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Founded: The No B.S. Guide for Entrepreneurs


THE thinking required to practice entrepreneurship will serve you well no matter what you do. And it is that kind of thinking that is needed in organizations today. Succeed or fail, the process will change how you show up in the world.

Melissa Kaufman and Mike Raab are serious about entrepreneurship in ways that too many schools with entrepreneurship programs aren’t. They are the directors of Northwestern University’s student entrepreneurship program, The Garage. It is a physical space and community designed to teach students an entrepreneurial mindset and skillset through experiential learning. It is a remarkable learning environment.

Their book, Founded: The No B.S. Guide for Student Entrepreneurs is, as the title suggests, directed to the college or grad student. It is true, as they say, this time in a person’s life is a great time to work on an idea. “Unburdened by the responsibilities you will shoulder later in life … you’re prepared and more willing to try something totally new. There will never be a time in your life when you are surrounded by so many smart people from different backgrounds and world-class experts in a variety of fields.” And The Garage takes full advantage of that. But don’t be fooled. What they offer here is a goldmine for anyone, at any age, wanting to bring a new idea to life.

They begin by making clear that entrepreneurship is not who you are but something you do. It is an activity. This means if you want to be an entrepreneur, you have to do the work. They caution, “Don’t get stuck in thinking or planning mode. Instead, focus on doing. Make a move, gather feedback, make another move.”

To begin, you have to think like a scientist and share your idea with others “so you can gather feedback, improve your product or service, and repeat the process.” It is a mistake to keep your idea secret until it is ready for the market. “Until you are getting feedback from people on the basic concept, there is no reason to spend any time on it.” The best founders have “strong convictions, loosely held.”

What if someone wants to steal your idea? This is rare. The idea isn’t the valuable thing. But it drives some founders to require a nondisclosure agreement (NDA) from anyone they speak to.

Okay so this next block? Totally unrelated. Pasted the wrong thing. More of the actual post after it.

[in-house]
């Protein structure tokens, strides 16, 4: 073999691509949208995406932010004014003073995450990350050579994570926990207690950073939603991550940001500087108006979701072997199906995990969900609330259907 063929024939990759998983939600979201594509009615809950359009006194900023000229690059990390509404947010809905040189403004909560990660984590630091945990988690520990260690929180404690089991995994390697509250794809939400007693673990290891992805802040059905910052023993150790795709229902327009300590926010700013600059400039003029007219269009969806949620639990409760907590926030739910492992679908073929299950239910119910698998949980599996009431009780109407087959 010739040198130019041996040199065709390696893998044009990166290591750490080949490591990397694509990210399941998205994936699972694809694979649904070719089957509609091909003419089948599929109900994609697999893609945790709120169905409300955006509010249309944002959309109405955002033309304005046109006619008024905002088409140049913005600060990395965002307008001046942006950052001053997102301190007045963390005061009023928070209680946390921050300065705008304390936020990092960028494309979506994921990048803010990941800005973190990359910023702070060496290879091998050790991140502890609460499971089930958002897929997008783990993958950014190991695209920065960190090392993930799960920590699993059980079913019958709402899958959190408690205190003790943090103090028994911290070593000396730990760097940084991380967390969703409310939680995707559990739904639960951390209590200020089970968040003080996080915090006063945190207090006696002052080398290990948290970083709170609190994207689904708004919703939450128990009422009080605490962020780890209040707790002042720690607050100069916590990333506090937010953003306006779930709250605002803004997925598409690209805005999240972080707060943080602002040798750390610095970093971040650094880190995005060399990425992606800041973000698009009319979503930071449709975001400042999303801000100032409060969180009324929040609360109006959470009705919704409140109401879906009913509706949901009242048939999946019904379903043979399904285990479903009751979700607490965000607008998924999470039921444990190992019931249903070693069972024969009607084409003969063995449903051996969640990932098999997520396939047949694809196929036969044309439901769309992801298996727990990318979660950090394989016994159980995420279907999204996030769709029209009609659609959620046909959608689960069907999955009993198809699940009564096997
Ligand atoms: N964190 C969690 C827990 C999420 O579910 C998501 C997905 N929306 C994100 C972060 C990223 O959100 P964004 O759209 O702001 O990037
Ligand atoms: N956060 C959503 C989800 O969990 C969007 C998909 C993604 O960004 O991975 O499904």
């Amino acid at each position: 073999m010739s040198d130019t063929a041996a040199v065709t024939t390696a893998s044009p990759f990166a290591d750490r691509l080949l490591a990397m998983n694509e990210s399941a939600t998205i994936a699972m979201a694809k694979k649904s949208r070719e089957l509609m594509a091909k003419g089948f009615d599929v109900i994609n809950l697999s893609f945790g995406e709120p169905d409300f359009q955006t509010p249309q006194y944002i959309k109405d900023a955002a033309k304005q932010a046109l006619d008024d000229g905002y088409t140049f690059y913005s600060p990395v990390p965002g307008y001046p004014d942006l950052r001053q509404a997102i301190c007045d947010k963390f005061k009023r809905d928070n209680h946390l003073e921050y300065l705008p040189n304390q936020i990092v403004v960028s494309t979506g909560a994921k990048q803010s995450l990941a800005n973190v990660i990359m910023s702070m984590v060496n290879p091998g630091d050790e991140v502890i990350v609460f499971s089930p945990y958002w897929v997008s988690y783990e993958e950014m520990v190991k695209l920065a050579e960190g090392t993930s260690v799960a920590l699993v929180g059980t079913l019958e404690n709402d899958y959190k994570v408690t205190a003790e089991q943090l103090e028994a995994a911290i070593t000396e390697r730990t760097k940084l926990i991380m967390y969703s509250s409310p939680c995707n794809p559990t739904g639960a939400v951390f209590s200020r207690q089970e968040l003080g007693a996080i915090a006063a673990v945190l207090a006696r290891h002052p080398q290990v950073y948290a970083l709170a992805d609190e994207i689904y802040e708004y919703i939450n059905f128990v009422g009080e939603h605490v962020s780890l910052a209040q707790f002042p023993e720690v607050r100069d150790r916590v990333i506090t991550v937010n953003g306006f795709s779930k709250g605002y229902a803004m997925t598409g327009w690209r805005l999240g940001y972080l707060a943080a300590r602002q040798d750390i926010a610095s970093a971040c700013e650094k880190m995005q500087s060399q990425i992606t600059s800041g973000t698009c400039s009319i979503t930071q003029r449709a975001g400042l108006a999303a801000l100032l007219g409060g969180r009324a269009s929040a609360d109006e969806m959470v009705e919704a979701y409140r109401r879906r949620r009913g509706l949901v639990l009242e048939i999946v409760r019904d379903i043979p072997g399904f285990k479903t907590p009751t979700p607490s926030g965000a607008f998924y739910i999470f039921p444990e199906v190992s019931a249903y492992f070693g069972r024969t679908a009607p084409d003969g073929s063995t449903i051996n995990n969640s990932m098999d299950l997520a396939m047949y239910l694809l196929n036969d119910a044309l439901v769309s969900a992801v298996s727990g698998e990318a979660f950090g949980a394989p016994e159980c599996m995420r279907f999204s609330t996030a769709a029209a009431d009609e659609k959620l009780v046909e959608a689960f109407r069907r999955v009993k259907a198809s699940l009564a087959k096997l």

The hard reality for these individuals to accept is their idea, in itself, is worthless and that it is almost guaranteed to not be an original or unique one. NDAs are a nonstarter for investors. Why? A founder who asks an investor to sign an NDA fundamentally misunderstands what their job is. Their job is not to have an idea; it is to execute that idea. No matter what your idea is, there are likely many other people working on something similar. Venture capitalists choose which companies to invest in based on which team they think has the highest potential to execute on their vision, not which team had the idea first.

You know you are on to something—product-market fit—the authors say, “when growth is not your biggest problem; keeping up with demand is.”

They cover the three biggest mistakes that first-time founders make: First, giving up too easily. Second, building something no one wants (“Your initial idea is not going to be exactly the one that people want.”). And third, ignoring distribution—getting your product in front of customers.

Finding the right cofounder can make all of the difference. “When you choose a cofounder, you’re committing to a very big adventure together full of very high highs and very low lows.” Get a founder’s agreement in writing early on when things are going well. Include responsibilities and equity. “We recommend that you split up 90% of your equity up front between cofounders. The other 10% can be reserved for future hires and other circumstances.”

Part two of the book is full of ideas, tips, and how-tos to get you grounded and headed in the right direction. They cover everything from evaluating ideas to business models, customer acquisition, building a team, pitching your company, pivoting, and understanding financials, to name a few.

This book is one of the best books you could read as you think about your first startup because it lays out the realities of starting a business in a very concise, straightforward manner. They close with this thought:

Although it is true that the vast majority of startups eventually fail, we hope you have seen through some of the stories that we’ve shared that the experience, knowledge, relationships, and stories gained through practicing entrepreneurship are more powerful than any other job or experience you could have. You’ll never see the world in the same light, and you’ll always be looking for the next opportunity to help others solve a problem and make your own dent in the world.

The Garage

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